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Three New York Congress members tell feds to spring non-violent offenders from jail

An NYC Department of Corrections officers strolls a corridor in the Queens House of Detention. (Photo by Mark Hallum)

Elected officials said Sunday that they are telling federal agencies to cut the “business as usual” attitude toward incarceration and release non-violent offenders and elderly convicts who pose no risk to the public to protect their health from the spread of coronavirus.

Congress Members Nydia Velázquez, Jerrold Nadler and Hakeem Jeffries held a virtual rally from the Metropolitan Detention Center (MDC) in Brooklyn that asked for the U.S. Attorneys Offices and the courts to identify individuals eligible for release under these demands.

David Patton from the Federal Defenders of New York told reporters on Sunday that roughly a third of the detainees in the MDC are vulnerable to COVID-19 and could die if exposed.

“Yesterday, the first inmate in the country in the Bureau of Prisons system tested positive right here at the MDC for coronavirus,” Patton said. “These are places that particularly susceptible to contagion; they are not sanitary, social distancing is not a possibility, they’re overcrowded and this is a real disaster waiting to happen.”

Nadler said it was “incumbent” on the federal government to protect the lives of incarcerated folks and that pre-trial individuals are no exception.

“They’ve got to stop doing business as usual and only bringing cases when they are absolutely necessary for public safety,” Patton continued. “The second request is that they work with us to get people out of these facilities.”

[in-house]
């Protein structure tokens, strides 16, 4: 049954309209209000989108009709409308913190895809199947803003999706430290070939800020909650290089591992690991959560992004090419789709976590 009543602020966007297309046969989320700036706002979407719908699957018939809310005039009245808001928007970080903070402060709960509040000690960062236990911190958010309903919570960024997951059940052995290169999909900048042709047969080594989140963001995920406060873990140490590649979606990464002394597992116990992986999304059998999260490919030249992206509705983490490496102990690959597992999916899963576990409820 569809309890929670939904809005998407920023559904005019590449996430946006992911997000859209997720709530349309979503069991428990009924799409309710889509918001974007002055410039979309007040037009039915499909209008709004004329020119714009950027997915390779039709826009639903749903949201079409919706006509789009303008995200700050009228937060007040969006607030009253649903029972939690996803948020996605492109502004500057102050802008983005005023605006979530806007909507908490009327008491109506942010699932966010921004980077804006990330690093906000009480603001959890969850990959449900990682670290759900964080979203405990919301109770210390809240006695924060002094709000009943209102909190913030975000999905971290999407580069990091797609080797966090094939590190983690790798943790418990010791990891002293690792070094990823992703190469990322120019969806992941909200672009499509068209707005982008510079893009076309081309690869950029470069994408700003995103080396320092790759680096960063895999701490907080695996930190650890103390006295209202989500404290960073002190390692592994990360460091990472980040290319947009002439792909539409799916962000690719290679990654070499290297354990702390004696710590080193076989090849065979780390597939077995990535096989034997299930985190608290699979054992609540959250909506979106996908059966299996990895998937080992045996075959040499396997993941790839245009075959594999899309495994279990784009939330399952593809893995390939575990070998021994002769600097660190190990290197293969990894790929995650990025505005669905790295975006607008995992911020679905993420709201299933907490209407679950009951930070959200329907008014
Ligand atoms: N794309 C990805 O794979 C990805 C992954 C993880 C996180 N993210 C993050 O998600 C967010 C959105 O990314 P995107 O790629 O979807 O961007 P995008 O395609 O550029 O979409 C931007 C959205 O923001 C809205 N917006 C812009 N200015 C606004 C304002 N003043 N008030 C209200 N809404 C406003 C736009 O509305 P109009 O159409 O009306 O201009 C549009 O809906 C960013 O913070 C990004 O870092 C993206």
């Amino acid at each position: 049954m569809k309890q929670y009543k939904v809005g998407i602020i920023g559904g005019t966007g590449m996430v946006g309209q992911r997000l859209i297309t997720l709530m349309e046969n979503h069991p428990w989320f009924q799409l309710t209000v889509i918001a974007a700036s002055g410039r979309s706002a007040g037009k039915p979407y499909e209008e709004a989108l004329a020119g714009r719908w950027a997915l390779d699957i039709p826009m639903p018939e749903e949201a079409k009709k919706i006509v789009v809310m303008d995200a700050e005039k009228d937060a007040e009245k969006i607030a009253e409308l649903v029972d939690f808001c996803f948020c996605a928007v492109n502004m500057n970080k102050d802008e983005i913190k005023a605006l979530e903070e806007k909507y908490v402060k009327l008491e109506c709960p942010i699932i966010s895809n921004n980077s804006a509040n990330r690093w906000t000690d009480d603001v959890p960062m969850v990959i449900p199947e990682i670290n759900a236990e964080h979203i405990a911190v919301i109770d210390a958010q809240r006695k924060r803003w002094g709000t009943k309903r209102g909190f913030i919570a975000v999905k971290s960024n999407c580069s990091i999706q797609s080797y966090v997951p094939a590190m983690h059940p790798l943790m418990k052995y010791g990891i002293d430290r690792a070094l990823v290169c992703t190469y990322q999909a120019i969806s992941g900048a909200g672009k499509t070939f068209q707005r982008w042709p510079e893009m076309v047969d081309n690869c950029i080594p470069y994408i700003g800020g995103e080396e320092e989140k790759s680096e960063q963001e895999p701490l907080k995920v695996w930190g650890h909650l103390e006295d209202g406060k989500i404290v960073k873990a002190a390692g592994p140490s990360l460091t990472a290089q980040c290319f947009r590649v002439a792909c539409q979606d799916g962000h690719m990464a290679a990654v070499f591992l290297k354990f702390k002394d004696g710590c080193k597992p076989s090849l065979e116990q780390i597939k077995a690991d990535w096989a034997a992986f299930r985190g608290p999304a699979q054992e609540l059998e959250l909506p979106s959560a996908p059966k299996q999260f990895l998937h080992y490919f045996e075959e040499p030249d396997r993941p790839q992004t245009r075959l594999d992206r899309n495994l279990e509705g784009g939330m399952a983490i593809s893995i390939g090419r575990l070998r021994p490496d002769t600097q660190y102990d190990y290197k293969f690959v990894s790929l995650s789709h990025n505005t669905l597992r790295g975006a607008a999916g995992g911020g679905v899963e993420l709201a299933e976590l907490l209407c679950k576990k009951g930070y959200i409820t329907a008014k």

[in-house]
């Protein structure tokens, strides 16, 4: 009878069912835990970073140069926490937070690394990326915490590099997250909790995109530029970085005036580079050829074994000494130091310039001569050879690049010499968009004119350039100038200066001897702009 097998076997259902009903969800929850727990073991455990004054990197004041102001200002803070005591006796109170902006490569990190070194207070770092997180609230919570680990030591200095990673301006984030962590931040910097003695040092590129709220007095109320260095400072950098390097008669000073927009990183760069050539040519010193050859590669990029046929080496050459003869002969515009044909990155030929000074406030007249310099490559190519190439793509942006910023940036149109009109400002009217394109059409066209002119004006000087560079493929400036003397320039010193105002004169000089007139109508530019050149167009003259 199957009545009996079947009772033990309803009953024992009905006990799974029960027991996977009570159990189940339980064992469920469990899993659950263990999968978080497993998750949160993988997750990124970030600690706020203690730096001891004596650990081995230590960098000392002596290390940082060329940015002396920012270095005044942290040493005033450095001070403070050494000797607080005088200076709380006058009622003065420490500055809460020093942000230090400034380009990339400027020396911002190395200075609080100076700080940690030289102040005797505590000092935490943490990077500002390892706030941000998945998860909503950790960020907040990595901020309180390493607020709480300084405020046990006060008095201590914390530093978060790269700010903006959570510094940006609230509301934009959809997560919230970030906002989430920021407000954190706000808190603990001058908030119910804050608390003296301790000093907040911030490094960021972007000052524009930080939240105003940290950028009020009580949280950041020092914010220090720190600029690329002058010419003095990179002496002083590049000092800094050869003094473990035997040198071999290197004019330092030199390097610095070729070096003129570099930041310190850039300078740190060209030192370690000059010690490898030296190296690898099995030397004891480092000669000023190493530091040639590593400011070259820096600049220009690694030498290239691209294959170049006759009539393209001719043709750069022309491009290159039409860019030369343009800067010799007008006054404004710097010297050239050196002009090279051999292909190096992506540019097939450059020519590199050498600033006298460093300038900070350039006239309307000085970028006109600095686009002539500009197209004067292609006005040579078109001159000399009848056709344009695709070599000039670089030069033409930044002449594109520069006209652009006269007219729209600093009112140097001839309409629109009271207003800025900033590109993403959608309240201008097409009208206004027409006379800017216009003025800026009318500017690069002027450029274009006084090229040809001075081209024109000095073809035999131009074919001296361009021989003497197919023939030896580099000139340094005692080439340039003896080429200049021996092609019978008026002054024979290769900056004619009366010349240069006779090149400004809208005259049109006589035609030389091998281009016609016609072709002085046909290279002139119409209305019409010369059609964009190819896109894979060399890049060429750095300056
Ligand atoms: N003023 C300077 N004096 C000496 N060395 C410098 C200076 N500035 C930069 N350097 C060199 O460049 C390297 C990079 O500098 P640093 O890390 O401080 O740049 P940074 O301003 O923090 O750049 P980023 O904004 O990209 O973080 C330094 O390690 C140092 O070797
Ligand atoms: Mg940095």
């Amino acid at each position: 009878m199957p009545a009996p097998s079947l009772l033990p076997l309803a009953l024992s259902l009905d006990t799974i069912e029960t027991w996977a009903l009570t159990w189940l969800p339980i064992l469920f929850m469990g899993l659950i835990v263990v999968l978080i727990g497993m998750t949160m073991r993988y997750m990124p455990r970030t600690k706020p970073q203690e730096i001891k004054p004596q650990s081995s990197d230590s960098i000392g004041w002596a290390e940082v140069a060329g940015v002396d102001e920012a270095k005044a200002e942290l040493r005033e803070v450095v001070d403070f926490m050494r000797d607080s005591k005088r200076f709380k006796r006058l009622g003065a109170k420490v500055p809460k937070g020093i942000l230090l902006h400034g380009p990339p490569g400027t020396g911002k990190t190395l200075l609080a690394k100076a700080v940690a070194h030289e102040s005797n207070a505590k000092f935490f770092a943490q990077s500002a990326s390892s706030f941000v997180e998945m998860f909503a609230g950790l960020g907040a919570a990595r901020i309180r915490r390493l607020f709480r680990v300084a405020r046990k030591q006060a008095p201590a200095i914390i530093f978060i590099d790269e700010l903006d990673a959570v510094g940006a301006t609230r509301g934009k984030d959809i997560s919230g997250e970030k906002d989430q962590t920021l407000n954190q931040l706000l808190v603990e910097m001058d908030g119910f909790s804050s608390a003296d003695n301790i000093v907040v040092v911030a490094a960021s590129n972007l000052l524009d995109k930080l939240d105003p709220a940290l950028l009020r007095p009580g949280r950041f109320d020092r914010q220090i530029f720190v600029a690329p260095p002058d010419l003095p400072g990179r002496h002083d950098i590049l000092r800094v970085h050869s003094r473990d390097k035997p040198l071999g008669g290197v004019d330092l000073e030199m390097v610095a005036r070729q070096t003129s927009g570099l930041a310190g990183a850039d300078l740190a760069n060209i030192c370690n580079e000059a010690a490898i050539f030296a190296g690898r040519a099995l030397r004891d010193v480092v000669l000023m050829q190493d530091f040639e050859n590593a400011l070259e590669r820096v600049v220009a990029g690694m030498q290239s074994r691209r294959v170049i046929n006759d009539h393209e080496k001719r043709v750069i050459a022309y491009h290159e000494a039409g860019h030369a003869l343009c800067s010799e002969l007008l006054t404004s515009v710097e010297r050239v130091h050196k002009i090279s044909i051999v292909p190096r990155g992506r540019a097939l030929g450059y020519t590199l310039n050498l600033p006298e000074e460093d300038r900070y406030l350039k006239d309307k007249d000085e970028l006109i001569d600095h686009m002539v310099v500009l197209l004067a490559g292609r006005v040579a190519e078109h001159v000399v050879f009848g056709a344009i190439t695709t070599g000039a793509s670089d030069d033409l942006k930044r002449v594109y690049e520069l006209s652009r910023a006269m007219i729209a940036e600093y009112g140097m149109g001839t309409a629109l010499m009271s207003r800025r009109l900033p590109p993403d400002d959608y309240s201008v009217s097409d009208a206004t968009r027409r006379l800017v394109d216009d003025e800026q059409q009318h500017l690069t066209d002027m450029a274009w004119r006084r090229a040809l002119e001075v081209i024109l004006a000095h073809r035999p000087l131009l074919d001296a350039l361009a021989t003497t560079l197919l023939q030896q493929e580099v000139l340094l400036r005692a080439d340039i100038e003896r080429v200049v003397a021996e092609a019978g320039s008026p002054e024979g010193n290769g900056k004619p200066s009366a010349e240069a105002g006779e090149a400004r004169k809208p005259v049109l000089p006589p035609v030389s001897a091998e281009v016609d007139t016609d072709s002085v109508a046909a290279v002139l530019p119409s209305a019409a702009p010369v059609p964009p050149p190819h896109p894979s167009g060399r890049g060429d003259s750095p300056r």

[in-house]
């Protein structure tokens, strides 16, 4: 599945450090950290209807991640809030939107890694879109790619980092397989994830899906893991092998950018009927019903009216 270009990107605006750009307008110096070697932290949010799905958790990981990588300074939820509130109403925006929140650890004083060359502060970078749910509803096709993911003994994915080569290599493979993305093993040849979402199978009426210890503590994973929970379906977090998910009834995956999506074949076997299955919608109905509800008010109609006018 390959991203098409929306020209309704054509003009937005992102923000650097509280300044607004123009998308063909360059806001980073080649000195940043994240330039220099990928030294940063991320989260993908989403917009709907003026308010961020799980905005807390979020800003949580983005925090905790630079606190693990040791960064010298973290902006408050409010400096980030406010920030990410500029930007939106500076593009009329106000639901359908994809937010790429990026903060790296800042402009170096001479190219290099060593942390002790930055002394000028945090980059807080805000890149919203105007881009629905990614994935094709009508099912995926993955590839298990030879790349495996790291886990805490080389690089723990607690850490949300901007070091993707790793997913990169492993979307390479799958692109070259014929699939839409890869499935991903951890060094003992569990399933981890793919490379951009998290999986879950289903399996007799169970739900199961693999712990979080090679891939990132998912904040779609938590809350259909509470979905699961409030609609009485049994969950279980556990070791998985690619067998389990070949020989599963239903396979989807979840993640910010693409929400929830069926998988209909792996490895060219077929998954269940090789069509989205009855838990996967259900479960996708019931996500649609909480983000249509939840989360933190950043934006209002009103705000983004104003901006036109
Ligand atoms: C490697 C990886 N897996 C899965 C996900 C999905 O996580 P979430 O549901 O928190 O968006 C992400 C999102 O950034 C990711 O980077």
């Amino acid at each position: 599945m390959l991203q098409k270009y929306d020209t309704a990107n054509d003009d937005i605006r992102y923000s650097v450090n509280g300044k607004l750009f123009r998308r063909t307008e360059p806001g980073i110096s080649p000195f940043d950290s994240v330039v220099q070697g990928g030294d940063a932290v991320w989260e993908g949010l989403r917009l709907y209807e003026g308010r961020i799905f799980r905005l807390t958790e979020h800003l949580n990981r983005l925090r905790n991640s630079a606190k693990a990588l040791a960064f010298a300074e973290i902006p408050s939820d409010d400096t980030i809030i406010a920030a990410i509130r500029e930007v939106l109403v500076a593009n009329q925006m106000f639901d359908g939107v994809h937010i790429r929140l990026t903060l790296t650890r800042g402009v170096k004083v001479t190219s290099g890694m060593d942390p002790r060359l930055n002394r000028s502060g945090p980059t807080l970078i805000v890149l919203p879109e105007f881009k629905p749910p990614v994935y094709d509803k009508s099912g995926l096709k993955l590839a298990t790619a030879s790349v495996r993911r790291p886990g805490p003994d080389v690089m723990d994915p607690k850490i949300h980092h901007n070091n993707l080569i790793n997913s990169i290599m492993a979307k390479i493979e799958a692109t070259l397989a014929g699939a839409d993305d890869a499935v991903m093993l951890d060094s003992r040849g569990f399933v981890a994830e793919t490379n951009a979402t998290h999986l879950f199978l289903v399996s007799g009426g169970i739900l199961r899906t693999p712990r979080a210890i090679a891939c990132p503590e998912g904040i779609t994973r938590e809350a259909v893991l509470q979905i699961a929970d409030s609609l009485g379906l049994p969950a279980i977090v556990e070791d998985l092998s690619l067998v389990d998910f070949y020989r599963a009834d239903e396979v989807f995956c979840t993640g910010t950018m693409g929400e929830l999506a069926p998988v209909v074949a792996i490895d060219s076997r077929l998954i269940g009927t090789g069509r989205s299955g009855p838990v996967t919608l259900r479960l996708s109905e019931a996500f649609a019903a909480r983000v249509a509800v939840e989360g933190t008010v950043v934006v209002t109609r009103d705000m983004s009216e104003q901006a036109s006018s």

Velázquez issued a letter the Federal Bureau of Prisons to ask what the agency is doing to limit the threat to prisoners in facilities under their purview as well as staff while highlighting that some of those effected may not even be guilty of a crime.

“Let’s keep in mind that of MDC, Brooklyn, and MCC in Manhattan, the majority of those detained are awaiting trial and have not – have not – been convicted,” Velázquez said. “I also believe that the U.S. Attorney’s office should exercise maximum restraint in terms of bringing addition individuals into the court and jail system.”

Also pointed out by Velázquez was the fact that both the private and public sectors have taken measures and changed their operations to suit the current situation and the incarceration system should be no different.

The call goes along with the Legal Aid Society’s lawsuit in state Supreme Court to release 116 individuals in pretrial detention or being held on a parole violation at local jails who are at high risk to COVID-19.

Corey Stoughton, Attorney-in-Charge of the Special Litigation Unit with the Criminal Defense Practice at The Legal Aid Society, made similar appeal to the humanist side of government that sending someone to a jail facility like those on Rikers Island, run by the city of New York at this time could be a “death sentence” without even a guilty verdict.

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